A homeless looking man who coughs a lot occupies another shelter. A creepy guy riding with a backpack and a water bottle hanging off his side occupies yet another. He has a small thick cross on a chain hanging on his chest. Creepy guy comes over to chat. Asks us, “What’s the weather like tomorrow, brother.” We get an uncomfortable vibe. We decide he is a meth addict who will kill us in our sleep. He becomes “Meth Man”.

After he leaves Kevin and I head to the shopping center next door for pizza, ice, and several gallong jugs of water. We use the water and ice to fill our bottles with much needed cold water. Some of the water becomes bath water, much needed with so much limestone grit all over us. The pizza disappears without much effort.

We sleep an honest sleep despite noisy birds and trains clanging together into the night. Meth Man doesn’t kill us. All is well after our long day of riding.

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Lots more pictures in my Flickr album.

No Wrong Plan: Pittsburgh to DC – Day O

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I hadn’t done a bike tour in ten years so I was pretty stoked to do this ride. Ryan and Kevin were too. I rode the 12 1/2 miles from my house to Columbia Island Marina across the Potomac from the Jefferson Memorial. On the way I was passed a man riding a recumbent pulling a low, wide Burley Nomad trailer. He seemed to be on tour and headed to DC. I took this to be a good omen. A few miles later, Lane, a formerly local rando, passed by heading the opposite way. I took this as another good omen.

My bike, The Mule, was weighed down with four panniers – two small but heavy ones mounted on a Tubus lowrider rack on the front wheel and two large but lighter ones mounted on a Blackburn rack on the rear wheel – plus a two-person tent (I need my space) and a sleeping pad on top of the rear rack. The weight distribution was excellent with most of the weight between the two axles. Despite my careful packing, The Mule drove like a school bus. It was a good thing I recently put new brake pads on the back wheel because stopping this beast was going to be a challenge.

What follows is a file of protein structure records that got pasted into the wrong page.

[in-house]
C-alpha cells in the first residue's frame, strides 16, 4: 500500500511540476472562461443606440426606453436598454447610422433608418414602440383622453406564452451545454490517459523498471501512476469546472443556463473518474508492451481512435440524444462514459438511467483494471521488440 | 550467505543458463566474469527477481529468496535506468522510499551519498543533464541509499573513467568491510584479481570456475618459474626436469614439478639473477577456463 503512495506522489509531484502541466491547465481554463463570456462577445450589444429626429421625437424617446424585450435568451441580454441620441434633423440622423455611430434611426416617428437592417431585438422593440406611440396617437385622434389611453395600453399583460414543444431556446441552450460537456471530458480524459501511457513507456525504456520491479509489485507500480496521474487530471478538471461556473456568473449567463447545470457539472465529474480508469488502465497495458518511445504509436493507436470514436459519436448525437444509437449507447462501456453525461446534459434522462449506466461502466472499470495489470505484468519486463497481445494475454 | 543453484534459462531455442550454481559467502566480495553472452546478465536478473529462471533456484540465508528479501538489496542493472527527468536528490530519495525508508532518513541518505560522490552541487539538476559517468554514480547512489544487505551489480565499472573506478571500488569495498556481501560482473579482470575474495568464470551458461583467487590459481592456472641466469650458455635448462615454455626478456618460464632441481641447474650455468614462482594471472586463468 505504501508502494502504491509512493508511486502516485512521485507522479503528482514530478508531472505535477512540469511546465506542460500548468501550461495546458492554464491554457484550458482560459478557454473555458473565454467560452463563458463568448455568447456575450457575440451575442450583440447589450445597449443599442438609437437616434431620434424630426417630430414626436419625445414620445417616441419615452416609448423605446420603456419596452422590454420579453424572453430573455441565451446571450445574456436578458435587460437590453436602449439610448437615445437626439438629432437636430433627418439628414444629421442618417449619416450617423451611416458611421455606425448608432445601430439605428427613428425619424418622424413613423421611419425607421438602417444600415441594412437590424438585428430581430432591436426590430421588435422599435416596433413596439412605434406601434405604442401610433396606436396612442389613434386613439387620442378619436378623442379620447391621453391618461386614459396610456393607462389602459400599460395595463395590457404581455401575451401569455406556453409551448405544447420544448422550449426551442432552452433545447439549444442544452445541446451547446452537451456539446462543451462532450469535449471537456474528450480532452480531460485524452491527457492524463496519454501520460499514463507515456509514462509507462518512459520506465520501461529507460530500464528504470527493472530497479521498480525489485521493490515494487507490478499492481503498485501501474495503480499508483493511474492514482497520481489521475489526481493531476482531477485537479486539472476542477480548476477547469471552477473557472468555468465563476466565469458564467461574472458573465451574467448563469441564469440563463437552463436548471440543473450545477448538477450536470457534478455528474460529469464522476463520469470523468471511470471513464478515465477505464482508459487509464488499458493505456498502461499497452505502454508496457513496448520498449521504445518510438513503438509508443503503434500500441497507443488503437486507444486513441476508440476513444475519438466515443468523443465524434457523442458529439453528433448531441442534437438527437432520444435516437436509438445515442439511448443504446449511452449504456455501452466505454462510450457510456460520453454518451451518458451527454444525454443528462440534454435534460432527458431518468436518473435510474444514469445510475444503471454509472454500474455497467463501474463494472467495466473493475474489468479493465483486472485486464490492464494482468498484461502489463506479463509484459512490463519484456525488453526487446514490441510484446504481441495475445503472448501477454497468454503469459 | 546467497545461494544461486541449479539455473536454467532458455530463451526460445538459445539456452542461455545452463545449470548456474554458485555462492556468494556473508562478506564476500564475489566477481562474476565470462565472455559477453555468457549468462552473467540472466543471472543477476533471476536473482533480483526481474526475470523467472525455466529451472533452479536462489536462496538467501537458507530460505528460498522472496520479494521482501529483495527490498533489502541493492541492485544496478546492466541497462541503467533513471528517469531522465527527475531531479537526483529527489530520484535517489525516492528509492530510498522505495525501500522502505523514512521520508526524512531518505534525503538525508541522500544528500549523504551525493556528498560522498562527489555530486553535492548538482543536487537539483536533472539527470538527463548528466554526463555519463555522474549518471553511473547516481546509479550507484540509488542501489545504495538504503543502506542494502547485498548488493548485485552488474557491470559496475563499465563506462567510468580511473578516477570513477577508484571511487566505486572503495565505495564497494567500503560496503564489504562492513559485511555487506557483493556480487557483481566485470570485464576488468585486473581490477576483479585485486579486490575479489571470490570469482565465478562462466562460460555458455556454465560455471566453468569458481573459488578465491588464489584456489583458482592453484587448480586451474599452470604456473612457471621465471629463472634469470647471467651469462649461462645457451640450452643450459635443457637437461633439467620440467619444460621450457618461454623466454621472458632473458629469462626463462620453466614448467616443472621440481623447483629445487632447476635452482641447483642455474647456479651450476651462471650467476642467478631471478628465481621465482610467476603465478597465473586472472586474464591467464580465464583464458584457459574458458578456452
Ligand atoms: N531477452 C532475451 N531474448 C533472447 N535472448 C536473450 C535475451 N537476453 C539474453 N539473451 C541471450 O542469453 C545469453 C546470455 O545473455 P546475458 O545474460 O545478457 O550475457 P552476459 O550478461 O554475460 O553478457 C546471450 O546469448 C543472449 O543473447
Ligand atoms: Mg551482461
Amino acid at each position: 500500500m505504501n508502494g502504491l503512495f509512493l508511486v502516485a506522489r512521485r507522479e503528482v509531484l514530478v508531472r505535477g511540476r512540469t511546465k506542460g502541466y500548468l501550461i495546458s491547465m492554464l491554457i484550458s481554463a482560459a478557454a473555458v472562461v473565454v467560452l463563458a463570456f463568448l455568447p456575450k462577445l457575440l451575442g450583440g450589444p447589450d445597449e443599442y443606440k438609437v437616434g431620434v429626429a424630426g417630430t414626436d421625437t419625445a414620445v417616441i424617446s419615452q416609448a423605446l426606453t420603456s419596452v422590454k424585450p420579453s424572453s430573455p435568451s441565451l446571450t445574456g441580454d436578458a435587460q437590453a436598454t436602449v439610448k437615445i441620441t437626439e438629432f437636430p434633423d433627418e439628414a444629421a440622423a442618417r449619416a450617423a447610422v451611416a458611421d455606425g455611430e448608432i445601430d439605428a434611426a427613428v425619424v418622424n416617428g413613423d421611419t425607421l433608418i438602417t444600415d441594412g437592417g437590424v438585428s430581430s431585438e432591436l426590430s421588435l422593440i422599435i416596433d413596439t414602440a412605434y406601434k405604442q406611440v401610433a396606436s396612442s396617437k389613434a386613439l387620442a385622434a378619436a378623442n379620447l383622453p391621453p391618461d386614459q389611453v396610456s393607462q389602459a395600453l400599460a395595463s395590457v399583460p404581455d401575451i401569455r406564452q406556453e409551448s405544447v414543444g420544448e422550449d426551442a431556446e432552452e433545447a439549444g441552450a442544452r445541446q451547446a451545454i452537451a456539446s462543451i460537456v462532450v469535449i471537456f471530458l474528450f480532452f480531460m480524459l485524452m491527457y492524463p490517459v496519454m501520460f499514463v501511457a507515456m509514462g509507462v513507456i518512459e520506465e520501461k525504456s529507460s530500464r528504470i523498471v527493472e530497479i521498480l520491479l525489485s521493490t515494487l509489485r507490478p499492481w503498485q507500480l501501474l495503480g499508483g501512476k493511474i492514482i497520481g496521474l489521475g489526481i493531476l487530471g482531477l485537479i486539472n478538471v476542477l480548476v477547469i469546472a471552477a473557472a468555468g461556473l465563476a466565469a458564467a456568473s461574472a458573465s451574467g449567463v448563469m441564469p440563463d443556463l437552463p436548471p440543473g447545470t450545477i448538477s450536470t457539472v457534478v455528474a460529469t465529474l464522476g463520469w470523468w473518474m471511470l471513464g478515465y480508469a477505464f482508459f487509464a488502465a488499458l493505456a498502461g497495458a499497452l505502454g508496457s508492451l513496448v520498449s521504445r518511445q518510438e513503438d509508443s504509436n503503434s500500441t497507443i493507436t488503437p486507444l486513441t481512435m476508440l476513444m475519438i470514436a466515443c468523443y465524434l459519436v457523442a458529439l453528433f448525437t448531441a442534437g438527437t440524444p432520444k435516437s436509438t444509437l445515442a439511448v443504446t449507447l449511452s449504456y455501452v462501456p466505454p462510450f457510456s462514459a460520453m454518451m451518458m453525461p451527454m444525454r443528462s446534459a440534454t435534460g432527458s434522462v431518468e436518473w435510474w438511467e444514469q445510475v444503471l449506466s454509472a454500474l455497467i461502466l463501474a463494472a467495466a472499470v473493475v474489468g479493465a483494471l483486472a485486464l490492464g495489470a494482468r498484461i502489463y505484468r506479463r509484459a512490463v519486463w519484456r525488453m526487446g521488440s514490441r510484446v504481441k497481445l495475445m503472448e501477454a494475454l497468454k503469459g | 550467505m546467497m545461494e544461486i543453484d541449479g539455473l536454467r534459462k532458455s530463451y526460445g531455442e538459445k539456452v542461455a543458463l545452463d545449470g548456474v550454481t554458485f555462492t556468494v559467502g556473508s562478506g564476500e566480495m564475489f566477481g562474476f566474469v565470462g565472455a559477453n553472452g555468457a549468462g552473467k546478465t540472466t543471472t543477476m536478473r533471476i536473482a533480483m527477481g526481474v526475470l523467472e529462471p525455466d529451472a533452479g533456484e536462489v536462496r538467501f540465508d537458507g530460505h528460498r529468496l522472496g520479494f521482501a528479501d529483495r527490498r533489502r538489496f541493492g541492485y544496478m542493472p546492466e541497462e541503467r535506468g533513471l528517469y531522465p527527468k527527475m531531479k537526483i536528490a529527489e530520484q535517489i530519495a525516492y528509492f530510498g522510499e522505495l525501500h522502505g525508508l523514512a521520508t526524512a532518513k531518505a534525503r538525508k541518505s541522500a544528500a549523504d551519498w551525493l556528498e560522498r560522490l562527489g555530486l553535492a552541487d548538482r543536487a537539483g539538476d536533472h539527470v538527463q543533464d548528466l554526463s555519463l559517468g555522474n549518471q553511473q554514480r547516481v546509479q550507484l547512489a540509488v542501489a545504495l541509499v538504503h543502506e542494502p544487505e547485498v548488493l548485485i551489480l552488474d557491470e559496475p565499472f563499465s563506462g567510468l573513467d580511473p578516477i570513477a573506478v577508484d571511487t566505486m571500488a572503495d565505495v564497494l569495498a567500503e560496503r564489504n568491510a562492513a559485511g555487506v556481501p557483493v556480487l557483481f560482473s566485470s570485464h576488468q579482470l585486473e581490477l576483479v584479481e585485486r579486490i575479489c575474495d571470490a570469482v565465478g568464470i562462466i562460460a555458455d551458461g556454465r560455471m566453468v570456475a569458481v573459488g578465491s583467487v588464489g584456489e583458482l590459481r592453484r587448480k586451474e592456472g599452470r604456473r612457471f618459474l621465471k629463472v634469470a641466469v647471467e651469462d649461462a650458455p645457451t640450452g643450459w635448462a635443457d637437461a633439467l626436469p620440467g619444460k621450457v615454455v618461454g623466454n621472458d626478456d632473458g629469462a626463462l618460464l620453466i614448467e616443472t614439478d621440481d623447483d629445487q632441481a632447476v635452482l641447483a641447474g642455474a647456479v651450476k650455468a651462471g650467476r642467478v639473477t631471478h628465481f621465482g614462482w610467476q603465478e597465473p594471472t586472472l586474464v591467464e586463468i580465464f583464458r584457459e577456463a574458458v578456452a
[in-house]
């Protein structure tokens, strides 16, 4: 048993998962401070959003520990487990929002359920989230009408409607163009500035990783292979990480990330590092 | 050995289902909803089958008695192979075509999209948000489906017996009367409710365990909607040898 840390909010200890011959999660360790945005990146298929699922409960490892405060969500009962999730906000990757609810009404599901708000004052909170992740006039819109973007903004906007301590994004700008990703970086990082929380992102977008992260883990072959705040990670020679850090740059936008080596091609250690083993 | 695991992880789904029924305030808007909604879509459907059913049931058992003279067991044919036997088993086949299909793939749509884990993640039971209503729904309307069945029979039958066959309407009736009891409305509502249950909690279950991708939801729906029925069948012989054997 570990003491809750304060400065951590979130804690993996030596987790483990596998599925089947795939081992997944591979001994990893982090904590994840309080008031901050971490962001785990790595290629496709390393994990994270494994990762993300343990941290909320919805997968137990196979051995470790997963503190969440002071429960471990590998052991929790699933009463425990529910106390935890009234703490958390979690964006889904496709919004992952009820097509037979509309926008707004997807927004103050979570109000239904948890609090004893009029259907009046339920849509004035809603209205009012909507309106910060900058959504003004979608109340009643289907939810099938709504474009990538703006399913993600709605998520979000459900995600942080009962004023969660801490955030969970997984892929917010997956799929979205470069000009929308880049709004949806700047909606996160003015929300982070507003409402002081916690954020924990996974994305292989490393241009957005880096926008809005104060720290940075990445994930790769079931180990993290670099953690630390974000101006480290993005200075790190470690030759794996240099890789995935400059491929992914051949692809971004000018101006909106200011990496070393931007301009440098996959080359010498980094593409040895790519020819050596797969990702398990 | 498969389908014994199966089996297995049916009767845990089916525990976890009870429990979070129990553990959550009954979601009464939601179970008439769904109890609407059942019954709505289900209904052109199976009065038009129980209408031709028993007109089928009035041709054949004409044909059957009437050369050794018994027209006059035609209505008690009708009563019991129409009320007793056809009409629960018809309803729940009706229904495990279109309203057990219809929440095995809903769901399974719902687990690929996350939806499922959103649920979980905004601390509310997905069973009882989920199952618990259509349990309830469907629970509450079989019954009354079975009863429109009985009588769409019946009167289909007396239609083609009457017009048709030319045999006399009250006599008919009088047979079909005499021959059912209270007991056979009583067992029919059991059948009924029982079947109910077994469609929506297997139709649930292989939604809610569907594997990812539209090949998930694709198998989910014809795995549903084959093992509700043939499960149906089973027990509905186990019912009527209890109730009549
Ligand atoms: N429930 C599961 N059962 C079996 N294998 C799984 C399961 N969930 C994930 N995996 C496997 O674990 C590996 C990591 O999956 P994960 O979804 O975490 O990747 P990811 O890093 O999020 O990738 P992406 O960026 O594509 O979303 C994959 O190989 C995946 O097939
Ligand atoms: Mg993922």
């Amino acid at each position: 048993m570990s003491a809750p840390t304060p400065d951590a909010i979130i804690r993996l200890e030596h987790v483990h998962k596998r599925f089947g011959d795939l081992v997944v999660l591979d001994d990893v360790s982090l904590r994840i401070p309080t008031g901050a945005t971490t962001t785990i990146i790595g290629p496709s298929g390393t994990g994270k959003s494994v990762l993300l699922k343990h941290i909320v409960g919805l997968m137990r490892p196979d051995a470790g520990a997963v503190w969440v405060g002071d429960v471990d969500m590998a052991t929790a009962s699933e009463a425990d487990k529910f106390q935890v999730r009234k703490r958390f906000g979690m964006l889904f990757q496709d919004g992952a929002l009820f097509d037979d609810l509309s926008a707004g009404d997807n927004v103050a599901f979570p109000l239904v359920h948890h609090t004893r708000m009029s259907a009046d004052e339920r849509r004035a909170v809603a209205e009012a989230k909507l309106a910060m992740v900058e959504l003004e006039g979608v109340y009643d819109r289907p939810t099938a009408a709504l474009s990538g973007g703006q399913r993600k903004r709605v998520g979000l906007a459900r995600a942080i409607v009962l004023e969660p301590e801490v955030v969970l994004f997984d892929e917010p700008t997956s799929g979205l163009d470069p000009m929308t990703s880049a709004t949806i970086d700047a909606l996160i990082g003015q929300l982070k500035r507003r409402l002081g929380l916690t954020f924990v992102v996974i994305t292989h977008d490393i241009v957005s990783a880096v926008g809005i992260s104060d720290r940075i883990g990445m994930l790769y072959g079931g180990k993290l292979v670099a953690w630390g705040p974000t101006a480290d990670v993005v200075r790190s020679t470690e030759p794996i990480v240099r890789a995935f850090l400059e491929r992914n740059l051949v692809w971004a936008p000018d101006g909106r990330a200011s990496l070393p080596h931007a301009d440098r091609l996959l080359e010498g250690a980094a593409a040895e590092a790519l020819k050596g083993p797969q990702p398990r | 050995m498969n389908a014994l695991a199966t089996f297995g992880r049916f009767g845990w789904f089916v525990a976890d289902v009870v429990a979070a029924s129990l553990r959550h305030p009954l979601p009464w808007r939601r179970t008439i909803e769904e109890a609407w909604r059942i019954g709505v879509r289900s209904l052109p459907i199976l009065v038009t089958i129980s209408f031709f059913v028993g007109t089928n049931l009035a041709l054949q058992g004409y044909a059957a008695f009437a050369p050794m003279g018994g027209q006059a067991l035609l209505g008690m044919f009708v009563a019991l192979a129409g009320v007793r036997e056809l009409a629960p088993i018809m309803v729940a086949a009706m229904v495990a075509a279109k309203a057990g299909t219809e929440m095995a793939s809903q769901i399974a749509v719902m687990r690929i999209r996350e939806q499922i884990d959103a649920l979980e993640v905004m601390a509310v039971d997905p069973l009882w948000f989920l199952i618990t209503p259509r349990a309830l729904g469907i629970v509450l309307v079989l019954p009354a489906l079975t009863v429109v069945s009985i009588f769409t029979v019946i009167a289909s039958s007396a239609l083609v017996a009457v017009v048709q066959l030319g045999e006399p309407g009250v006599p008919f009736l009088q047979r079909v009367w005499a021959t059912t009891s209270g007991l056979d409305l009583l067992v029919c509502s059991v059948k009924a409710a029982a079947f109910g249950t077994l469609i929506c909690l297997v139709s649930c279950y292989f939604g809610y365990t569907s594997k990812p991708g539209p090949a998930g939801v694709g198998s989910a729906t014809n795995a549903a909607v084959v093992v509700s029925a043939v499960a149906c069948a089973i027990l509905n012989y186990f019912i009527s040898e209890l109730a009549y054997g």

I arrived early. The shuttle van came next. The company is called Get Out and Play. Dave and Maria introduced themselves. As it turned out, Dave knew Ryan from Ryan’s previous job working for the state of Maryland. Small world. Kevin and Ryan showed up a few minutes late having been delayed by a breast cancer fundraising event on the National Mall.

Once we loaded up, Dave drove us west. He provided us with a guide book and map. These materials covered our entire route so they would come in handy. Dave advised us that a few of the towns have a meth problem and that we should be careful where we stayed overnight.

After several hours that seemed like no time at all, we arrived at our hotel, the Wyndham, located across the street from the start of our journey. We all agreed that the shuttle was well worth the money and that Dave and Maria had done a fine job getting us to the ‘Burg. If you do this trip, give them a call.

We checked in, rolled our bikes to our room, and headed out exploring downtown Pittsburgh. (The hotel had an automatic revolving door in front that was so big it fit our bikes.) I callled my friends Earl and Anne. Earl is a Pittsburgh native and gave us some ideas for food and drink in the downtown area. We explored the area near the hotel, had a light dinner, then headed across the Allegheny River on the Roberto Clemente Bridge (closed to cars on game days) to attend a Pirates game.